Reminders of violence are never far from daily life in Lebanon
On Valentine’s Day morning 2005, an enormous explosion rocked downtown Beirut, killing a leading politician and businessman, his guards and several bystanders. A brutal attack in broad daylight, it signaled a resurgence of the violence that engulfed the city in the 1980s.
The assassination of Rafik Hariri, Lebanon’s former prime minister, and later of other leading anti-Syrian figures, along with the wider turmoil caused by the war in Iraq and the rise of Islamic fundamentalism, has Lebanon on edge.
But life goes on, with clubs open until the early hours and fashionable shoppers sipping expensive coffee in streetside cafes.
On a typically hot and beautiful day last fall, a taxi driver casually passed news of a bombing the previous night in a Beirut hotel. The driver, Ali Hamzah, recalled tougher times, when young men were paid $300 to fight for one faction or another in Lebanon’s civil war. If they were killed, their families were given $40 and a framed picture of the “martyr.”
Those who were maimed can still be seen throughout the country, missing arms or legs.
But right now, Ali Hamzah is more concerned with his livelihood. Western tourism dropped after Hariri’s killing, and tourists from other Arab countries aren’t as open with their pocketbooks, he said.
In the Sunni-dominated, conservative northern port city of Tripoli, near the Syrian border, Ali Khawaja has a similar lament. But his regret is more personal, more heartfelt. Ali Khawaja waits each day by the entrance of the Great Mosque, looking for tourists. Not to take their money, but to take them on a tour of his city. The back alleys. The hidden remainders of Roman ruins. The family factory that has made olive oil soap for hundreds of years. And the mosques that, in these times, many avoid.
He keeps a constant patter in a mix of languages as he walks, throwing out historical background, explanations of the city’s current religious and social trends and a humorous running history of his family.
He stops in front of a dark, dank building. It’s now a series of garages and burned out rooms; before, it was a Roman bath. His greatest dream, he says, is to buy it and restore it to its former self.
At the end of a whirlwind afternoon, Ali Khawaja points a pair of tourists to one of the few shops that sells beer. After much protest, he accepts a couple of folded-up bills, smiles and says he must go buy his own cold beer to take home for himself and his mother.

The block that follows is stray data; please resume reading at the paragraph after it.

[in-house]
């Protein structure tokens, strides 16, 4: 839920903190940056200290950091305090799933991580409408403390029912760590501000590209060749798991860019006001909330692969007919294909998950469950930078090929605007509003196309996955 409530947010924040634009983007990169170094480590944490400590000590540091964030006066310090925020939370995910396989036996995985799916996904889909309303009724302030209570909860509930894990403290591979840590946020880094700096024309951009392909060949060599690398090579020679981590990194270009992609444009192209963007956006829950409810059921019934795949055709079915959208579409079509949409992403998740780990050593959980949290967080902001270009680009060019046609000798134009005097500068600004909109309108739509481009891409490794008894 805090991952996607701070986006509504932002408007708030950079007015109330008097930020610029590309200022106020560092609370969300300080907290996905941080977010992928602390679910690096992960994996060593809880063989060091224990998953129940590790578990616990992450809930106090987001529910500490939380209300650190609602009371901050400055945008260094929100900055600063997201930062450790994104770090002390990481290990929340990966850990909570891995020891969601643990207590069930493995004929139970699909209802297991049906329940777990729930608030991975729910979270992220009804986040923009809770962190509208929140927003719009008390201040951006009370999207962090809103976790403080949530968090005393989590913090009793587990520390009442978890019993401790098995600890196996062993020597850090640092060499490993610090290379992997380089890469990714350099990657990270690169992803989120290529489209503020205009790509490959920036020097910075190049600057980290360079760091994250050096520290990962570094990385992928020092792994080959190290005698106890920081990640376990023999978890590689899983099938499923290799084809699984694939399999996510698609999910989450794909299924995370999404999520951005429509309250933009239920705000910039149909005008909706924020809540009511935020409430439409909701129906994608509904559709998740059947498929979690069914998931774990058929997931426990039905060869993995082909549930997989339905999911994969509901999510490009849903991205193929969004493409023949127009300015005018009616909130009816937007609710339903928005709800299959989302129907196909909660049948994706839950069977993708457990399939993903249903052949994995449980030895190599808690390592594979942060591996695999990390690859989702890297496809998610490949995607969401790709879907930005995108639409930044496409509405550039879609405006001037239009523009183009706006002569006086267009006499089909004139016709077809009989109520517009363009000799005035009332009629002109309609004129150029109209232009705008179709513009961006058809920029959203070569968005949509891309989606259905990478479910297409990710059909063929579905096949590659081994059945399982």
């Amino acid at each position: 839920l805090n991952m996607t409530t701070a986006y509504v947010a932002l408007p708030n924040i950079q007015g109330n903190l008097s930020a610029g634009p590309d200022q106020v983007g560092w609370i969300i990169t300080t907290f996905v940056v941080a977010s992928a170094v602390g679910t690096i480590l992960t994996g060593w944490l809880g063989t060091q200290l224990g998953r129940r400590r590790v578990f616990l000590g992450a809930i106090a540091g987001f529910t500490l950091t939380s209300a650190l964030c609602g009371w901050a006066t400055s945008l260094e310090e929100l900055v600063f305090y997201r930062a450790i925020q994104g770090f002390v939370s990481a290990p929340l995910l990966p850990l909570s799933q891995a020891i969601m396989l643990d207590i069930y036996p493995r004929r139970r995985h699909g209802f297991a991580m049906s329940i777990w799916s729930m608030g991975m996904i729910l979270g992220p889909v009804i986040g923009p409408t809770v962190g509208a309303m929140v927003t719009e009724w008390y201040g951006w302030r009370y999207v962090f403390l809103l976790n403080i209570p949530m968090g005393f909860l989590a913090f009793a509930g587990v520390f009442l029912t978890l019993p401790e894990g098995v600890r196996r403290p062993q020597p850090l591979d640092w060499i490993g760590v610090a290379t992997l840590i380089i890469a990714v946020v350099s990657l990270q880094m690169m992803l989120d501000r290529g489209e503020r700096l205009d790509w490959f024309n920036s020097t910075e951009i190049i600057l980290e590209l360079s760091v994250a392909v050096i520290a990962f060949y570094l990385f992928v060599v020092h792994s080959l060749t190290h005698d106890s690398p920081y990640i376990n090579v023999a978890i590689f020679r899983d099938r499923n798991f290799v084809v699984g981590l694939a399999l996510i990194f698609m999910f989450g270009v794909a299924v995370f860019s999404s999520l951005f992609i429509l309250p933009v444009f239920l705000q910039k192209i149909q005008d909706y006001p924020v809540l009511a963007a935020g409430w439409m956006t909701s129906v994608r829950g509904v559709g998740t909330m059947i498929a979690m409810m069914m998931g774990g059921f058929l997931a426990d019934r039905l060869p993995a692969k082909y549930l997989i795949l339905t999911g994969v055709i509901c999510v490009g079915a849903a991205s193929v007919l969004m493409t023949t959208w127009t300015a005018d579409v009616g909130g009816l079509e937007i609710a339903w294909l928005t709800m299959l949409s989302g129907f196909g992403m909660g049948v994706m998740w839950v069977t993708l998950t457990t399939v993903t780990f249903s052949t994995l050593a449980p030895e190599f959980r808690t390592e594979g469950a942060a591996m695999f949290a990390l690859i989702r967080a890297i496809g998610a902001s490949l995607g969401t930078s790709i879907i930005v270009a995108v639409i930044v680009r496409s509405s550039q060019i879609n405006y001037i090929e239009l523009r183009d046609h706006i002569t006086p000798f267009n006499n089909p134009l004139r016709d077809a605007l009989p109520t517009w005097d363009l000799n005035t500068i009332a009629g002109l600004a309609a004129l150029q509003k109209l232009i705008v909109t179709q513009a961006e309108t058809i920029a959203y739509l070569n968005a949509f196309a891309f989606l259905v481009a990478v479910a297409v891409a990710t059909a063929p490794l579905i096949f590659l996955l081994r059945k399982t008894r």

A short ride away, the atmosphere is different. In the Bekaa Valley, Hezbollah’s green banners, prominently featuring a Kalashnikov rifle, are everywhere, alongside ubiquitous portraits of Iran’s spiritual leader, Ayatollah Ali Khamenei. Army checkpoints, with rifle-toting soldiers and armored vehicles, stand watch, enforcing the retreat of Syrian forces back across the border.
In Beirut, one of the most visited sites is a shrine to Hariri near the Martyr’s Square and the enormous modern mosque his company is funding. The shrine has flowing banners of Lebanese flags, portraits of Hariri, mounds of fresh flowers and a red neon sign that counts the days since his killing. Hundreds of Lebanese stop by daily to pay their respects.
Abdul Sattar, a shopkeeper on the Beirut Corniche, around the corner from the spot of Hariri’s assassination, sits most days waiting for customers and watching the Al Arabiyah news channel.
As coverage of the latest bombing in Baghdad flashed across the screen, he shook his head.
“There are bad things everywhere,” he said. “My brother is in New Orleans …” he said, leading into a story of how he survived Hurricane Katrina.
For all its continuing problems, many Beirutis proudly say their city could be a model for the reconstruction of another war-ravaged Middle East capital: Baghdad. The notion might be more optimistic than realistic.
Jeff White, a researcher at the Washington Institute for Near East Policy, has studied both the current Iraq situation and Beirut in the 1980s. The differences in the two are stark, he said.
“Beirut was damaged by the civil war, but society there remained intact,” he wrote in an e-mail to Stars and Stripes.
“Beirut and Lebanon were occupied by the Syrians, who suppressed and controlled violence among the communities for almost two decades. Effectively the Syrian presence prevented the Lebanese civil war from running its course. This allowed the economic and political situation to be mostly restored.”
Politically, the situations lead to different outcomes.
“The Lebanese largely accepted the imposed Syrian peace, the Sunnis in Iraq have not accepted their loss of power/privilege. Baghdad has the potential to be an economic center, but this will have to await the settling out of the distribution of power in Iraq. We are some distance from that.”
Maybe the belief that Beirut can be Baghdad’s model is a reflection of a particularly Lebanese quality. Perhaps the attitude is best summed up by graffiti scrawled on a crumbling wall in Beirut, around the corner from Hariri’s memorial and the brand-new Virgin Megastore.
“When it hurts,” read the thin black letters, “we must keep on trying.”